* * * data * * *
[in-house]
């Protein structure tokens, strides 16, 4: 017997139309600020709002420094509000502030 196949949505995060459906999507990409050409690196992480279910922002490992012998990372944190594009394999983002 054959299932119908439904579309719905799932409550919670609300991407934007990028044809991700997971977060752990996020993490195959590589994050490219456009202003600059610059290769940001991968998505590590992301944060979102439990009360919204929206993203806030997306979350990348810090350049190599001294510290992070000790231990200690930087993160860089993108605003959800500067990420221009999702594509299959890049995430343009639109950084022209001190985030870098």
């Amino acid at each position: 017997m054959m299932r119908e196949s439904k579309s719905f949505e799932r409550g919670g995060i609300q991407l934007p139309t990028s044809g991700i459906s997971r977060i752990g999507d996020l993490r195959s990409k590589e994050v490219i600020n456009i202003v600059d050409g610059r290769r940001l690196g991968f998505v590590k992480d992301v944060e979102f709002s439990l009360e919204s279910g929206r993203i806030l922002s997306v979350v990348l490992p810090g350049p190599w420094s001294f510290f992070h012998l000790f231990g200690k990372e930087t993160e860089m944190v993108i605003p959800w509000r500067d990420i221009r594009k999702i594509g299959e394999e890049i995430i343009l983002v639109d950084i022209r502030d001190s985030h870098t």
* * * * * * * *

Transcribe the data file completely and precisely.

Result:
[in-house]
């Protein structure tokens, strides 16, 4: 017997139309600020709002420094509000502030 196949949505995060459906999507990409050409690196992480279910922002490992012998990372944190594009394999983002 054959299932119908439904579309719905799932409550919670609300991407934007990028044809991700997971977060752990996020993490195959590589994050490219456009202003600059610059290769940001991968998505590590992301944060979102439990009360919204929206993203806030997306979350990348810090350049190599001294510290992070000790231990200690930087993160860089993108605003959800500067990420221009999702594509299959890049995430343009639109950084022209001190985030870098």
């Amino acid at each position: 017997m054959m299932r119908e196949s439904k579309s719905f949505e799932r409550g919670g995060i609300q991407l934007p139309t990028s044809g991700i459906s997971r977060i752990g999507d996020l993490r195959s990409k590589e994050v490219i600020n456009i202003v600059d050409g610059r290769r940001l690196g991968f998505v590590k992480d992301v944060e979102f709002s439990l009360e919204s279910g929206r993203i806030l922002s997306v979350v990348l490992p810090g350049p190599w420094s001294f510290f992070h012998l000790f231990g200690k990372e930087t993160e860089m944190v993108i605003p959800w509000r500067d990420i221009r594009k999702i594509g299959e394999e890049i995430i343009l983002v639109d950084i022209r502030d001190s985030h870098t």